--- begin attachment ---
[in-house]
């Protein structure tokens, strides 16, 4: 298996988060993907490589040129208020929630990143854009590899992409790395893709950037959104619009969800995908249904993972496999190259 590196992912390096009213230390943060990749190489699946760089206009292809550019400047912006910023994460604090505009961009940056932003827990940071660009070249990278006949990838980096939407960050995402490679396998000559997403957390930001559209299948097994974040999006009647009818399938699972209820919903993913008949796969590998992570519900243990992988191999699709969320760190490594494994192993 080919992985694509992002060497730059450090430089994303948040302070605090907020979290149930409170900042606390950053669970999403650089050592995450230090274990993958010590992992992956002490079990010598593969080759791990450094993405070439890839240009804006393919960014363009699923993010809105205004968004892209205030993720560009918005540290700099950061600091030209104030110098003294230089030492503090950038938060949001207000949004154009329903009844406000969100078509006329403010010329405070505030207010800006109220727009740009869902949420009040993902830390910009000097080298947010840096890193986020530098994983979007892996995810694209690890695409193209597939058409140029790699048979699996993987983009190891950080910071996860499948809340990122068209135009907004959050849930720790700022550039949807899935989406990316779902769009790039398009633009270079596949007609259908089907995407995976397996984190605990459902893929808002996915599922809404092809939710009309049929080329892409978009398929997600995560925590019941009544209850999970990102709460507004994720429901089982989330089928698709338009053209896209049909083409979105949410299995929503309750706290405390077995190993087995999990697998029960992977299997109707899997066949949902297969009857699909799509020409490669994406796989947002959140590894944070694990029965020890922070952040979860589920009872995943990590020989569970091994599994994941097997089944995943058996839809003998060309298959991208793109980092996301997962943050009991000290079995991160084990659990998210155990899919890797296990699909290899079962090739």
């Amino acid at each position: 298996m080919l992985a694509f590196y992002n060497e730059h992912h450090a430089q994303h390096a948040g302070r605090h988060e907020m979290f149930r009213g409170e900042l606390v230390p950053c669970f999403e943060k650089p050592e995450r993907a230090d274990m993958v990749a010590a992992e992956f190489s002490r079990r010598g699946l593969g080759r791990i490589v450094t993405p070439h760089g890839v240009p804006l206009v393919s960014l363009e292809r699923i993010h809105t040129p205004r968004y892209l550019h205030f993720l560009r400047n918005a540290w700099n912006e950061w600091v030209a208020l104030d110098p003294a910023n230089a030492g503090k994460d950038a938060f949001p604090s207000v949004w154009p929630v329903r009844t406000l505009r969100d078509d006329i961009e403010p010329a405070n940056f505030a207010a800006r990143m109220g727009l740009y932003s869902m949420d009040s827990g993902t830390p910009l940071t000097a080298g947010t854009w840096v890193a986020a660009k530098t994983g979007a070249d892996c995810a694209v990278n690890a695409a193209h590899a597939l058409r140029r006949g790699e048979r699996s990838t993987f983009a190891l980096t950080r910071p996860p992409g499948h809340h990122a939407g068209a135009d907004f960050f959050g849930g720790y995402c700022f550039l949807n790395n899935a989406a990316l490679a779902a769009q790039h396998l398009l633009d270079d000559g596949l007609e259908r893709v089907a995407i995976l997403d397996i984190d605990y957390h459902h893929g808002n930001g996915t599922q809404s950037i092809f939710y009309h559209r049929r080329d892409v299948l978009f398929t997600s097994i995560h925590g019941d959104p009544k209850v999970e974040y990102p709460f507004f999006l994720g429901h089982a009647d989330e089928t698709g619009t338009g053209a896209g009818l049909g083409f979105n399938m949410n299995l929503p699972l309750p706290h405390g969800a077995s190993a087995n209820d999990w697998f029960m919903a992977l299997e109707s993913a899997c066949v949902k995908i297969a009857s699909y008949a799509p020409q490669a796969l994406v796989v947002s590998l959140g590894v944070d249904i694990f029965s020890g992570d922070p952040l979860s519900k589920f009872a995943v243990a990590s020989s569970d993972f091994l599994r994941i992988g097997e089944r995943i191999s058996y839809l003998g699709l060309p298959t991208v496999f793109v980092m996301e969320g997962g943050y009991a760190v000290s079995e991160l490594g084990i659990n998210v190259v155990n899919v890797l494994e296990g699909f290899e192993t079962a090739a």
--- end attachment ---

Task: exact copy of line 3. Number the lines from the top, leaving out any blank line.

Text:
């Amino acid at each position: 298996m080919l992985a694509f590196y992002n060497e730059h992912h450090a430089q994303h390096a948040g302070r605090h988060e907020m979290f149930r009213g409170e900042l606390v230390p950053c669970f999403e943060k650089p050592e995450r993907a230090d274990m993958v990749a010590a992992e992956f190489s002490r079990r010598g699946l593969g080759r791990i490589v450094t993405p070439h760089g890839v240009p804006l206009v393919s960014l363009e292809r699923i993010h809105t040129p205004r968004y892209l550019h205030f993720l560009r400047n918005a540290w700099n912006e950061w600091v030209a208020l104030d110098p003294a910023n230089a030492g503090k994460d950038a938060f949001p604090s207000v949004w154009p929630v329903r009844t406000l505009r969100d078509d006329i961009e403010p010329a405070n940056f505030a207010a800006r990143m109220g727009l740009y932003s869902m949420d009040s827990g993902t830390p910009l940071t000097a080298g947010t854009w840096v890193a986020a660009k530098t994983g979007a070249d892996c995810a694209v990278n690890a695409a193209h590899a597939l058409r140029r006949g790699e048979r699996s990838t993987f983009a190891l980096t950080r910071p996860p992409g499948h809340h990122a939407g068209a135009d907004f960050f959050g849930g720790y995402c700022f550039l949807n790395n899935a989406a990316l490679a779902a769009q790039h396998l398009l633009d270079d000559g596949l007609e259908r893709v089907a995407i995976l997403d397996i984190d605990y957390h459902h893929g808002n930001g996915t599922q809404s950037i092809f939710y009309h559209r049929r080329d892409v299948l978009f398929t997600s097994i995560h925590g019941d959104p009544k209850v999970e974040y990102p709460f507004f999006l994720g429901h089982a009647d989330e089928t698709g619009t338009g053209a896209g009818l049909g083409f979105n399938m949410n299995l929503p699972l309750p706290h405390g969800a077995s190993a087995n209820d999990w697998f029960m919903a992977l299997e109707s993913a899997c066949v949902k995908i297969a009857s699909y008949a799509p020409q490669a796969l994406v796989v947002s590998l959140g590894v944070d249904i694990f029965s020890g992570d922070p952040l979860s519900k589920f009872a995943v243990a990590s020989s569970d993972f091994l599994r994941i992988g097997e089944r995943i191999s058996y839809l003998g699709l060309p298959t991208v496999f793109v980092m996301e969320g997962g943050y009991a760190v000290s079995e991160l490594g084990i659990n998210v190259v155990n899919v890797l494994e296990g699909f290899e192993t079962a090739a």